Rare eye cancer is the focus of 'Lookin' for a Cure' 5K run

Race on Sunday seeks to raise awareness and funding for research

"I'd rather be out of business one day when no one has this," ocular oncologist Dr. Prithvi Mruthyunjaya said recently. "Nothing would make me happier."

He was referring to ocular melanoma, a rare eye cancer that affects about 2,500 people per year in the United States.

Mruthyunjaya leads Stanford Medical Center's Ocular Oncology Program and is the new director of the Byers Eye Institute, which houses the ocular-oncology care center. He said his ultimate goal is to find a cure for the cancer and eradicate it completely, and his research efforts are focused on making that wish a reality.

Ocular melanoma can form in any part of the eye, including the eyelids and even behind the eye in the socket. While it's found to be most prevalent in people with fair skin and light eyes over the age 55, Mruthyunjaya said he has seen it affect patients as young as 2 years old and from various ethnic backgrounds. He described the disease as a "mysterious and indiscriminate" form of cancer.

When ocular melanoma is detected directly in the eye, doctors can treat it with a combination of surgery, radiation treatment and chemotherapy. But the challenge is when the disease spreads to other parts of the body. According to Mruthyunjaya, there is currently "no approved effective therapy to eradicate that."

Because ocular melanoma is so aggressive, between 40%-50% of patients will see the cancer metastasize in their lifetime. The disease has a five-year relative survival rate, depending on how far the cancer has spread, according to the American Cancer Society. Without treatment, however, the life expectancy is estimated at between two and eight months.

Before Mruthyunjaya's arrival three years ago, Stanford Medical Center didn't have the capacity to treat this aggressive and potentially lethal disease. However, more than two dozen patients have thus far been treated at the center under Mruthyunjaya's care.

On Sunday, Mruthyunjaya is partnering with the patient-led nonprofit A Cure In Sight to bring the "Lookin' for a Cure" 5K Fun Run/Walk to Palo Alto for its second year.

This weekend's race is a fundraiser supporting the Byers Institute's research efforts, including finding new ways to deliver chemo to the eye to avoid radiation therapy or eye removal as well as characterizing the genetics of ocular melanoma to better understand mutations occuring within the tumors, Mruthyunjaya said.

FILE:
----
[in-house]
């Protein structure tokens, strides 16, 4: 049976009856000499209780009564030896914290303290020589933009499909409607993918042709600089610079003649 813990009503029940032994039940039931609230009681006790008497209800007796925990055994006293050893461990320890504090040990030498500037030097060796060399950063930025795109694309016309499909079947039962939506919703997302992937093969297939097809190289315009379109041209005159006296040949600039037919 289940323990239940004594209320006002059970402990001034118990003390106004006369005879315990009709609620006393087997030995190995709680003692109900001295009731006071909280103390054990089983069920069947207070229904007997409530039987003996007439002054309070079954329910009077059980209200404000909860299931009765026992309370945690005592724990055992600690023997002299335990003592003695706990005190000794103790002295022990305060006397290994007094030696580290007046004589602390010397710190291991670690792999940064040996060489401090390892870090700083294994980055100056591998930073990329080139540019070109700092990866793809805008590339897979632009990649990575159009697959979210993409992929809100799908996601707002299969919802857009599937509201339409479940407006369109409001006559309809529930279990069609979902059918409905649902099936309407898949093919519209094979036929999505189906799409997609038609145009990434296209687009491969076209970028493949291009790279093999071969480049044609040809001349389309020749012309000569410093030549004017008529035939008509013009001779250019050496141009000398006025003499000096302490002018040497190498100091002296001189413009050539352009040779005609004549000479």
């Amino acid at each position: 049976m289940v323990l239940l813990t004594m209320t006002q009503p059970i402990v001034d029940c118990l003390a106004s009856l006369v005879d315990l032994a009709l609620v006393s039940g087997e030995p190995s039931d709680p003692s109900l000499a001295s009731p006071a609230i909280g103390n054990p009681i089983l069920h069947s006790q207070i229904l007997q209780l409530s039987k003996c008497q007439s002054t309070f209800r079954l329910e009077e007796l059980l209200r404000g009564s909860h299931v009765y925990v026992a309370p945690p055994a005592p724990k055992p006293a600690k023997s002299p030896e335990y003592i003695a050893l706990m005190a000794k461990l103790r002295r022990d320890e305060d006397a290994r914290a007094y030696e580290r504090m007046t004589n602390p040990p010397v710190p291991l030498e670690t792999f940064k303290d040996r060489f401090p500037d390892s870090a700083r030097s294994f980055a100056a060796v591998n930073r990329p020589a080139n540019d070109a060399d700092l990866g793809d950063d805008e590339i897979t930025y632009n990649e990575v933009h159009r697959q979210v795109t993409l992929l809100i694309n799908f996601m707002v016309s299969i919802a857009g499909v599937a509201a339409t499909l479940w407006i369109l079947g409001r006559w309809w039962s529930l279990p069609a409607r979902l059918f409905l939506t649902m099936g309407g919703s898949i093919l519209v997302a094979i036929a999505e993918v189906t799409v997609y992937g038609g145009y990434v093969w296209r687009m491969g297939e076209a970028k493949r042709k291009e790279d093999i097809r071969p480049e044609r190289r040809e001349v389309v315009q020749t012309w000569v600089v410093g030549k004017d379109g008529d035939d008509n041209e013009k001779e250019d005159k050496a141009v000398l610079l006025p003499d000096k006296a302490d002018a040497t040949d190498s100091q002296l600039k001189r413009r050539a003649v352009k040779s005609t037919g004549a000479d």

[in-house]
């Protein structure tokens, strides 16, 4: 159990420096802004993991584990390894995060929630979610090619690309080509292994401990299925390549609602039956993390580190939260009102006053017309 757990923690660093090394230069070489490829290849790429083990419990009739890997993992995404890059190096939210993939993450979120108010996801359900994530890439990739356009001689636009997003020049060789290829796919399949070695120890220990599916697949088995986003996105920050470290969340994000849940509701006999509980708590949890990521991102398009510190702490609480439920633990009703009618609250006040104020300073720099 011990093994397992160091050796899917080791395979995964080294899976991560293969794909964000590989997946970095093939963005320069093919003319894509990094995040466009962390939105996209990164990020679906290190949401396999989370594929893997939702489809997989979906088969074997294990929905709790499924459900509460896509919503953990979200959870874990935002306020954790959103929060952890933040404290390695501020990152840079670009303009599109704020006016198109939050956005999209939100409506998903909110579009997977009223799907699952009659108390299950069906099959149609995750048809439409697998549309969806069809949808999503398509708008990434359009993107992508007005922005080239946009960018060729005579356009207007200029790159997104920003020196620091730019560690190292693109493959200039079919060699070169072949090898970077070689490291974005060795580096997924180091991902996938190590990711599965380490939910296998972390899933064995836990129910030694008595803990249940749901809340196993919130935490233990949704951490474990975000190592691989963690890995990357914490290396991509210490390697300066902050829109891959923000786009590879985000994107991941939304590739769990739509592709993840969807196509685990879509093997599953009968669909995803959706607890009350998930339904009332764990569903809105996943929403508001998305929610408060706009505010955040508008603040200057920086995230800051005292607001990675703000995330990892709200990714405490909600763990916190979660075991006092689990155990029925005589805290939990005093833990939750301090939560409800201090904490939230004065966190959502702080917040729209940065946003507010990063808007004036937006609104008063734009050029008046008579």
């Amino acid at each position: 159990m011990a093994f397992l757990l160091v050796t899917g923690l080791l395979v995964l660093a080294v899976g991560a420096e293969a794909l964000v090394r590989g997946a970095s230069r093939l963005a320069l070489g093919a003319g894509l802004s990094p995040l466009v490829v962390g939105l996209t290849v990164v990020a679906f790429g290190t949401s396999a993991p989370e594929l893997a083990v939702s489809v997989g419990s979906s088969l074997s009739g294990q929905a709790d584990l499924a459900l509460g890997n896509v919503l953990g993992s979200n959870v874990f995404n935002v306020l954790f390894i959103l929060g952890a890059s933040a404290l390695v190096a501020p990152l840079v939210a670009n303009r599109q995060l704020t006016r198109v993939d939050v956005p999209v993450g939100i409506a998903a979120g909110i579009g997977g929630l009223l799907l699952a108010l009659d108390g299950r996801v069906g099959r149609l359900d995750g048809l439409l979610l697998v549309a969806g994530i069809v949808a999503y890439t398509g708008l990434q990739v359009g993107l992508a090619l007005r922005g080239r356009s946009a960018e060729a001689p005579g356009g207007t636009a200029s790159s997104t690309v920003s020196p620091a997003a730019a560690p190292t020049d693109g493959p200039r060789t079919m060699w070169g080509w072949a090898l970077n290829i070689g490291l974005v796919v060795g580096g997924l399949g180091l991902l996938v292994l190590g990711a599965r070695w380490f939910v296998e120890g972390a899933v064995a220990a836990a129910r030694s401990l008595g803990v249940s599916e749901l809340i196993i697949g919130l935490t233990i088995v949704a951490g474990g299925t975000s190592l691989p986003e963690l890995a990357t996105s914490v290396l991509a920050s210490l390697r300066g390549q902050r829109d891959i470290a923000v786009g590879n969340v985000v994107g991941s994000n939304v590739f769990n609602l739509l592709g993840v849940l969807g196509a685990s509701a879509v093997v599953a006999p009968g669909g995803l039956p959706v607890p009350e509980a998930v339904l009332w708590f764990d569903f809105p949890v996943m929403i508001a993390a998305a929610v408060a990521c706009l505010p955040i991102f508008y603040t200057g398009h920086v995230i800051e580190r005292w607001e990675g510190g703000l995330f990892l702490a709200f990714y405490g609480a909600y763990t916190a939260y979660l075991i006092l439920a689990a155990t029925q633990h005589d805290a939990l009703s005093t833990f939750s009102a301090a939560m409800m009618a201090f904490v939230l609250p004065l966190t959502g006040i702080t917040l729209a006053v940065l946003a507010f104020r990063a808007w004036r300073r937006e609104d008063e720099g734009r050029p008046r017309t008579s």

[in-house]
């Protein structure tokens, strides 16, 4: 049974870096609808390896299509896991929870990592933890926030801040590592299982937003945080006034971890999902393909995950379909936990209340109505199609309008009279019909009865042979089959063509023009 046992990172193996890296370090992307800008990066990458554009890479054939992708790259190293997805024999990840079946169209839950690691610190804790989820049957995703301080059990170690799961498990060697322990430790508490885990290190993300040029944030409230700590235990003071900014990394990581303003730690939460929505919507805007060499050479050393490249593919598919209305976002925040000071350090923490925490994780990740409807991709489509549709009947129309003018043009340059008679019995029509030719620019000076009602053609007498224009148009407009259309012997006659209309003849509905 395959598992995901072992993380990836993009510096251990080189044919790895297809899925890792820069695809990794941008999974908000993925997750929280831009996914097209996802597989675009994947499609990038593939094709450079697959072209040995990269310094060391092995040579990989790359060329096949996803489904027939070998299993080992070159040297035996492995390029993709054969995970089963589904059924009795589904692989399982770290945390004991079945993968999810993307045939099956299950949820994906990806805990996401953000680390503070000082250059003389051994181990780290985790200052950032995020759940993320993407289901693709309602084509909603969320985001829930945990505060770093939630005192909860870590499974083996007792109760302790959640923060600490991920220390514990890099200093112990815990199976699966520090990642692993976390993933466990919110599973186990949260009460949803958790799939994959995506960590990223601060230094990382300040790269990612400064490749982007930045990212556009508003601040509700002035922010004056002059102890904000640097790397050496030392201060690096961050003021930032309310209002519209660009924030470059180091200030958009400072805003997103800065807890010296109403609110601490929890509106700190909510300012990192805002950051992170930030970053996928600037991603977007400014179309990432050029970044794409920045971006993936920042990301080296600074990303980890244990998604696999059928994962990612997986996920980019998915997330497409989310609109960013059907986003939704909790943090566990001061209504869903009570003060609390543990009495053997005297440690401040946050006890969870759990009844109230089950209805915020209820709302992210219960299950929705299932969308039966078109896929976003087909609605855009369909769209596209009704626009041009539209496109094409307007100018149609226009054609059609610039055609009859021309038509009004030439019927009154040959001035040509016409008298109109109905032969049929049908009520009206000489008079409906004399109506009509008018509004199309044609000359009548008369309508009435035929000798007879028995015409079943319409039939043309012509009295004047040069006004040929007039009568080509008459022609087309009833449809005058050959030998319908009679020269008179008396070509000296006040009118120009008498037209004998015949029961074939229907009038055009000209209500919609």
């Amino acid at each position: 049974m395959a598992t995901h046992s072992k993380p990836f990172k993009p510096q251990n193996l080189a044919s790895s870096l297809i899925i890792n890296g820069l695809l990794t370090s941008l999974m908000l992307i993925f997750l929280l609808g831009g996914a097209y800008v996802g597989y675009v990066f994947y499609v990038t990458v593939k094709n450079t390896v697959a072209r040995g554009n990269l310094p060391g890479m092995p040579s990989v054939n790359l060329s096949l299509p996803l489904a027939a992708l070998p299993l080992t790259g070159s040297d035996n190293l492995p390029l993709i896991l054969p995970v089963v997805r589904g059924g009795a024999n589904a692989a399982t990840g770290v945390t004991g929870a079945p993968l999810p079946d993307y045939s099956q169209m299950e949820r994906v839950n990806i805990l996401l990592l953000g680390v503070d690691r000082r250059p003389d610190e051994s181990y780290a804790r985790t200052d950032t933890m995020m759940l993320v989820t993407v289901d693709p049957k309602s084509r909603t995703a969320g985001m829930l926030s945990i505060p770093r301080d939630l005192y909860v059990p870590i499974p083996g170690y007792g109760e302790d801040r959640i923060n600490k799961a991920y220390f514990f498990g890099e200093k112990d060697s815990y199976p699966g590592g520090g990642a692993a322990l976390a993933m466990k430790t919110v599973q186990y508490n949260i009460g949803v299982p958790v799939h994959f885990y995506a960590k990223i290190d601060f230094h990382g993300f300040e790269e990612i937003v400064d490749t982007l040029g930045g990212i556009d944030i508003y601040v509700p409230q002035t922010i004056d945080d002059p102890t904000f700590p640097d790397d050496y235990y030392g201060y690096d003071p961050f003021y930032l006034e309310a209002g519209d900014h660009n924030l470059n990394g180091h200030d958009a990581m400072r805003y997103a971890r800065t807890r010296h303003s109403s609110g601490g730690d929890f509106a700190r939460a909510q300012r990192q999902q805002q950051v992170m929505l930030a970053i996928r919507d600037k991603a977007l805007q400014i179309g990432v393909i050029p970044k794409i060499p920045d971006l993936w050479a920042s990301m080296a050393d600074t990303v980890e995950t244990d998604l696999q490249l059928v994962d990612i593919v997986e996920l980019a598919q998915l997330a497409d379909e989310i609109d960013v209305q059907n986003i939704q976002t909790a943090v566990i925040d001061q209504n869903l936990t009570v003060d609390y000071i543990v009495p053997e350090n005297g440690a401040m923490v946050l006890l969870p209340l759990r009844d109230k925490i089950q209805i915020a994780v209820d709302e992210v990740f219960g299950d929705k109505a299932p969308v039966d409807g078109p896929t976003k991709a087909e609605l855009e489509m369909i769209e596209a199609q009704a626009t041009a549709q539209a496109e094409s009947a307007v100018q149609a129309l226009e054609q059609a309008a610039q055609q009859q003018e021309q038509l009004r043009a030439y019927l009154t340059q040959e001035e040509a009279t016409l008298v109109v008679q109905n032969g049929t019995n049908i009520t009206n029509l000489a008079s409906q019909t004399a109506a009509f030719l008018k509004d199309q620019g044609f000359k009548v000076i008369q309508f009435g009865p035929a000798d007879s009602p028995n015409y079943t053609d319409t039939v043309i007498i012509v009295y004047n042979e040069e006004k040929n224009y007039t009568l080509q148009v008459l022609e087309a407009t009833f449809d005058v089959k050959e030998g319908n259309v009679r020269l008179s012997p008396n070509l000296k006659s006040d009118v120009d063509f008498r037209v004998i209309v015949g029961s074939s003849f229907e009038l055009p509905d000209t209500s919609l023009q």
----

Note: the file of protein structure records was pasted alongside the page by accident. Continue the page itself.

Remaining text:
May is also National Melanoma Month, which acknowledges those affected by all forms of the disease. However, the more commonly known skin cancer and the rare ocular melanoma are very distinct diseases that are like "distant cousins who share the same last name," said Mruthyunjaya. The same principles of diagnosis, treatment, prognosis and education cannot be applied to all melanoma patients, he said.

Melody Kling Burchett, who heads A Cure in Sight, said that because ocular melanoma is extremely rare, it doesn't receive as much attention or funding compared to breast, lung and prostate cancers. This disparity is what prompted her to start the organization. She was diagnosed with ocular melanoma about eight years ago, and along her journey she came across many fellow patients who couldn't afford treatment.

"Something needed to be done," she said. "Too many people could not afford to go to their doctor for follow up care, and in any other cancer community that would not be acceptable."

Palo Altans affected by ocular melanoma had to travel to San Francisco for treatment prior to Mruthyunjaya's arrival at Stanford, Burchett said, adding that by supporting the "Lookin for a Cure" race, people are helping fund the Ocular Oncology Program's initiatives so local patients don't have to travel outside of their community to receive care.

"Dr. M is doing some great things with ocular melanoma research, and we need to support that, Burchett said. "Without funding his program, he can't do his research, and without research, we can't find a cure."

Last year, more than 100 people participated in the race and raised $15,000. This year, Burchett said A Cure in Sight hopes to have an even higher turnout and hit a goal of $20,000.

The run is set for Sunday, May 19. Registration begins at 8 a.m. and the race starts at 9 a.m. The course starts at the Byers Eye Institute located at 2452 Watson Court in Palo Alto and travels through the Baylands Nature Preserve. More information about the race can be found at


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On Friday, October 11, join us at the Palo Alto Baylands for a 5K walk, 5K run, 10K run or half marathon! All proceeds benefit local nonprofits serving children and families.

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